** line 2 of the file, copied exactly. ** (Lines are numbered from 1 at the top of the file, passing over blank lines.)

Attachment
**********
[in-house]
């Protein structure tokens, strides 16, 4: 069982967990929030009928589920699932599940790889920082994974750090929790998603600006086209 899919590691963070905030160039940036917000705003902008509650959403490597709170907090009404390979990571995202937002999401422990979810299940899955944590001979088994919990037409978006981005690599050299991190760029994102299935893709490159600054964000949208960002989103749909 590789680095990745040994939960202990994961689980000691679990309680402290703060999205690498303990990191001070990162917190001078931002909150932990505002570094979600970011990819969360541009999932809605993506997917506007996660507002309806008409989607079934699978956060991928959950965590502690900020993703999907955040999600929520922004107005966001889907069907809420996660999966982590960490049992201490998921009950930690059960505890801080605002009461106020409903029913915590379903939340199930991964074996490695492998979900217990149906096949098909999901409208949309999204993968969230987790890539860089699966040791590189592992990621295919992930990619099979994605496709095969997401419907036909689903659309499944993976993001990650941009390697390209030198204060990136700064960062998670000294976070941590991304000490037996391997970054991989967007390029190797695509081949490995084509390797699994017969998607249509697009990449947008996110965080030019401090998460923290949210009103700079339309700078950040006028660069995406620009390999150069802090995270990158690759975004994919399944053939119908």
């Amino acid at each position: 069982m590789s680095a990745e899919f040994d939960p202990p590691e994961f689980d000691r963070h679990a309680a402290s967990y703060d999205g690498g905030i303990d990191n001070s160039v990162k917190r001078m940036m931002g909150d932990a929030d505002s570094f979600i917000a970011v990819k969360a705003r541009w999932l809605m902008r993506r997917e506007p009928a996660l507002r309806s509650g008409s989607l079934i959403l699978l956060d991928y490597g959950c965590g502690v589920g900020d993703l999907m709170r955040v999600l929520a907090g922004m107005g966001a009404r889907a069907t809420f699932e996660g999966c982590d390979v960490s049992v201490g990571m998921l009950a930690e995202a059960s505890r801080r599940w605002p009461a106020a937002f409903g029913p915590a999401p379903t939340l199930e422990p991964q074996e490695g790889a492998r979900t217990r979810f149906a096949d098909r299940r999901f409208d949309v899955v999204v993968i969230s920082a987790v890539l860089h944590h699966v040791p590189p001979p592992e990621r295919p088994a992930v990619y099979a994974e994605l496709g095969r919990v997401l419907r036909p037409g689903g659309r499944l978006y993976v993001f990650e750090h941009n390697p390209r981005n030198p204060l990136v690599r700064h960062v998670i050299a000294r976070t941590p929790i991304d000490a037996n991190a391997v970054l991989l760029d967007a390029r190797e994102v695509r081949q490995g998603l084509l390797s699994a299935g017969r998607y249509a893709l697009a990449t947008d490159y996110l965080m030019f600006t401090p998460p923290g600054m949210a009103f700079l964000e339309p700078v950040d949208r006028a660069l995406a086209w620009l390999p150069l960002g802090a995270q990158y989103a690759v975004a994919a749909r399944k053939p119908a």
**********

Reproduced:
């Protein structure tokens, strides 16, 4: 069982967990929030009928589920699932599940790889920082994974750090929790998603600006086209 899919590691963070905030160039940036917000705003902008509650959403490597709170907090009404390979990571995202937002999401422990979810299940899955944590001979088994919990037409978006981005690599050299991190760029994102299935893709490159600054964000949208960002989103749909 590789680095990745040994939960202990994961689980000691679990309680402290703060999205690498303990990191001070990162917190001078931002909150932990505002570094979600970011990819969360541009999932809605993506997917506007996660507002309806008409989607079934699978956060991928959950965590502690900020993703999907955040999600929520922004107005966001889907069907809420996660999966982590960490049992201490998921009950930690059960505890801080605002009461106020409903029913915590379903939340199930991964074996490695492998979900217990149906096949098909999901409208949309999204993968969230987790890539860089699966040791590189592992990621295919992930990619099979994605496709095969997401419907036909689903659309499944993976993001990650941009390697390209030198204060990136700064960062998670000294976070941590991304000490037996391997970054991989967007390029190797695509081949490995084509390797699994017969998607249509697009990449947008996110965080030019401090998460923290949210009103700079339309700078950040006028660069995406620009390999150069802090995270990158690759975004994919399944053939119908």